According to the U.S. census, one third of all school age children in the United States are, for some part of the week, latch key kids, which means that they go home to an empty house or apartment. Most parents tell their children not to open the doors to strangers, and in an emergency, this is a dangerous issue. It's up to the parents and building managers to work together in case of an emergency situation.
"The point would be to think in advance of every thing that could or might go wrong—lots of worst case scenario thinking and then going through each one step-by-step and making up a plan," says Rebecca "Kiki" Weingarten, M.Sc.Ed, MFA, co-founder of New York City-based Daily Life Consulting.
"Hopefully, it will be a lot of work for nothing, but if it could help one child, one family, it is all worth it."
Weingarten suggests that building managers (should) be notified on a weekly or monthly basis as to which apartments will have children in them after school or even home from school for the day.
"Parents might not be comfortable giving out that kind of information, but no one wants to think about the alternatives," she says.
Weingarten also suggests that parents provide building managers with photo ID and contact phone numbers for all the children in case of an emergency. "[This is] in case the children freeze and can't remember their info," says Weingarten. "Also languages spoken by the children should be noted. Never make any assumptions about what a child knows or doesn't know, or what they understand."
If possible, the building manager could also exchange an agreeable "secret" word with the kids, says Brenda Nixon, M.A., author of "Parenting Power in the Early Years."
"Before any crisis the parent and child agree on a word to be used when there's an emergency and another adult can take charge of the child. In my family it was the word 'blue-jay,' then if there was a crisis I revealed the word to the other adult (i.e. building manager) who would go get my child for me. If the building manager doesn't have a code word from the parent, he could say there is a problem with the building and the child must come outside with other people, never say something like, 'come to my office,'" she advises.
If a child is still resistant, Nixon advises managers to get a uniformed individual such as a firefighter or police officer to accompany him/her to the child's apartment to explain the emergency.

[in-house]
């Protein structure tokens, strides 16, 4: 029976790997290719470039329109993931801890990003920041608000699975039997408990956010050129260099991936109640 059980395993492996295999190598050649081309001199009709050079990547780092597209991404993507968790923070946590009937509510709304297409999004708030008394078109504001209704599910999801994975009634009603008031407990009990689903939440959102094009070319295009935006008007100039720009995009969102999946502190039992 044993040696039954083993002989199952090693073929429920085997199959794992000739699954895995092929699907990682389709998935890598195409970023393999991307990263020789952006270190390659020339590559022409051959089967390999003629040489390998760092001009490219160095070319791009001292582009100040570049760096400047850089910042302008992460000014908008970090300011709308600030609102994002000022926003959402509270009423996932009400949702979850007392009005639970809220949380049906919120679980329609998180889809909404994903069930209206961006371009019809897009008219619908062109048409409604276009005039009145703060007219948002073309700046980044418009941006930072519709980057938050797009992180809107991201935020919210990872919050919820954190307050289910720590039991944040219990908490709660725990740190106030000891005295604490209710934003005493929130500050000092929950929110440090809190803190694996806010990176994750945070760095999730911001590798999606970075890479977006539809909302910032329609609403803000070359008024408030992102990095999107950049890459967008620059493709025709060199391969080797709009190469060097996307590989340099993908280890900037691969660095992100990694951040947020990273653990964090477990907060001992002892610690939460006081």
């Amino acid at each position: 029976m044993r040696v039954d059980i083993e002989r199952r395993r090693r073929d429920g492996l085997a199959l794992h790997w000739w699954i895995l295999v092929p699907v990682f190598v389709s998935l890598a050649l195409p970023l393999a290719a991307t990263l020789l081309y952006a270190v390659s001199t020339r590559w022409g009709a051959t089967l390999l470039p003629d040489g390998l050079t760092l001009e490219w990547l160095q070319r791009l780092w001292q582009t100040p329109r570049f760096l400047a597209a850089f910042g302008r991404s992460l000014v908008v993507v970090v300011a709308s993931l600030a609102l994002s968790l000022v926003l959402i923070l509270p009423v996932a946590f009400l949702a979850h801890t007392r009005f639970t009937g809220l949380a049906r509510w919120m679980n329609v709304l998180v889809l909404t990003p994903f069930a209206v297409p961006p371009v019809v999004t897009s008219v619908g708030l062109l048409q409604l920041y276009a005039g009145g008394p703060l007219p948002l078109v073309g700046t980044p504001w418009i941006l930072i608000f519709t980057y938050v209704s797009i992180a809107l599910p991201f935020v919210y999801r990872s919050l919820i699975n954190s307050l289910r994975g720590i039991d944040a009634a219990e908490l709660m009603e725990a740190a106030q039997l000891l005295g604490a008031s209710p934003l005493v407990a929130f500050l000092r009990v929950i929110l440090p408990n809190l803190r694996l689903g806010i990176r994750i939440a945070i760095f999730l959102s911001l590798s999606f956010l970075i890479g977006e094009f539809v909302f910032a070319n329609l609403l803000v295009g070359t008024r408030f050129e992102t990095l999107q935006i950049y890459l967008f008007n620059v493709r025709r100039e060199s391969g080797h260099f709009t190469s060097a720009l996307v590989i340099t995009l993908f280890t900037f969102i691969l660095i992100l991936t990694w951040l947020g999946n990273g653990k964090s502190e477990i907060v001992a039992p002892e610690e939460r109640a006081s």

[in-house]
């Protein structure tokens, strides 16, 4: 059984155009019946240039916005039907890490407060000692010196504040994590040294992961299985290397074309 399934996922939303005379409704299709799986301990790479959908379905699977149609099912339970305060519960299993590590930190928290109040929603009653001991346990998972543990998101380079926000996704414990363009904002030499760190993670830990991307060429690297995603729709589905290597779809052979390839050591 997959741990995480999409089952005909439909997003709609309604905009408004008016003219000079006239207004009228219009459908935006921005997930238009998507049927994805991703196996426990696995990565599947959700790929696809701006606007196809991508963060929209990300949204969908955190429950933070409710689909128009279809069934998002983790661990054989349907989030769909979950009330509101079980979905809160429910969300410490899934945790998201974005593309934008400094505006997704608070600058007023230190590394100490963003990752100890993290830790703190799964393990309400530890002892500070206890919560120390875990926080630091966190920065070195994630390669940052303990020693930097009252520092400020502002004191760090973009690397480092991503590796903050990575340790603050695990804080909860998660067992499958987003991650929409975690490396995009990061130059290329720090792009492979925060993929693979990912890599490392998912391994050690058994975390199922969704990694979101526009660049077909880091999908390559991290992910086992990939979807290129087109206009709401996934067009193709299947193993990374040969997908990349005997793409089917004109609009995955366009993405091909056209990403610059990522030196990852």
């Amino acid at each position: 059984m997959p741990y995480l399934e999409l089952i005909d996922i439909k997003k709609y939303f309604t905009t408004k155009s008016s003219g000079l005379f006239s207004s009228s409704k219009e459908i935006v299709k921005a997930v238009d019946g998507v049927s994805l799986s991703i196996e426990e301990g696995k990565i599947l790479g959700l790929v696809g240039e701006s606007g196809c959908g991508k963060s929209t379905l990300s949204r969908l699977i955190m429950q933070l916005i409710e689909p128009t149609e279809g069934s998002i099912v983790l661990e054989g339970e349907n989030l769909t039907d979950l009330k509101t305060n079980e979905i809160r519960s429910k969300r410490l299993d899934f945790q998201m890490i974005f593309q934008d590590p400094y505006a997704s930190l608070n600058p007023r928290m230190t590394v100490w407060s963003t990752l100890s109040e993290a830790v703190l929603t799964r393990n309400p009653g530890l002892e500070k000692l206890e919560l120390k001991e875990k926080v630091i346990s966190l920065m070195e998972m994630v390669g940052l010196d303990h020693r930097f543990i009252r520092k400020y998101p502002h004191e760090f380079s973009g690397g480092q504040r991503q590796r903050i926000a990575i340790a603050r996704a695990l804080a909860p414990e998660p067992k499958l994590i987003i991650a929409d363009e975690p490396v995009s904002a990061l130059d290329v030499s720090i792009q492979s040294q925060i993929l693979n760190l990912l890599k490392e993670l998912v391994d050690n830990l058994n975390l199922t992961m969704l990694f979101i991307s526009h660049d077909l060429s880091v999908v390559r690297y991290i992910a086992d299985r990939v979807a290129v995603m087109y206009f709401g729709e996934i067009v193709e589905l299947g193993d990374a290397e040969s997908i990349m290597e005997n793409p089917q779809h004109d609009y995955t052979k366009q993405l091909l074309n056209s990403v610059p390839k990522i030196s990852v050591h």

Resources and Training
Like it's been said, there is no cookie-cutter emergency plan to help managers, but there are resources for managers to use.
Fenley trains members of SEIU Local 32BJ on aging, elder abuse, Alzheimer's and the services that the department offers. "The more people that have the information, the better the older person might be," says Fenley.
Managers can use resources such as Ready NY for Business, (found at http: //nyc.gov/html/oem/downloads/pdf/Business_Guide_Final.pdf), to help create an emergency plan.
In this brochure (which is geared to business owners, but has terrific tips that building managers can use too), managers are advised to talk with disabled residents (once you have put out the request for assistance with all of your residents) in emergency planning. Ask about communication difficulties, physical limitations, equipment instructions and medication procedures. Address their needs at each step of the planning process. Identify residents who are willing to help other special needs residents and be sure they are able to handle the job. This is particularly important if someone needs to be lifted or carried. Plan how you will alert people who cannot hear an alarm or may not understand instructions. Practice your plan to ensure employees with disabilities and their helpers know what is expected of them.
Another terrific resource to help with elderly, disabled or other home-bound residents is the Carrier Alert program, begun in 1982 by President Ronald Reagan. Carrier Alert is a cooperative community service program to monitor the well-being of elderly and disabled by mail patrons. As one of the few—and some days only—point of human contact for home-bound patrons, letter carriers are particularly attuned to signs that could mean an accident or illness. Carrier Alert is a system to tap into that sensitivity.When a volunteer carrier notes something unusual concerning a patron registered with Carrier Alert, he or she reports it to a postal supervisor or other designated individual who in turn contacts the sponsoring local agency. They check on the person and if something's wrong, contact family, police or emergency services as appropriate. Participation is voluntary, but this program can help managers assist their residents.
Lisa Iannucci is a freelance writer, published author and mother of three living in Poughkeepsie, New York.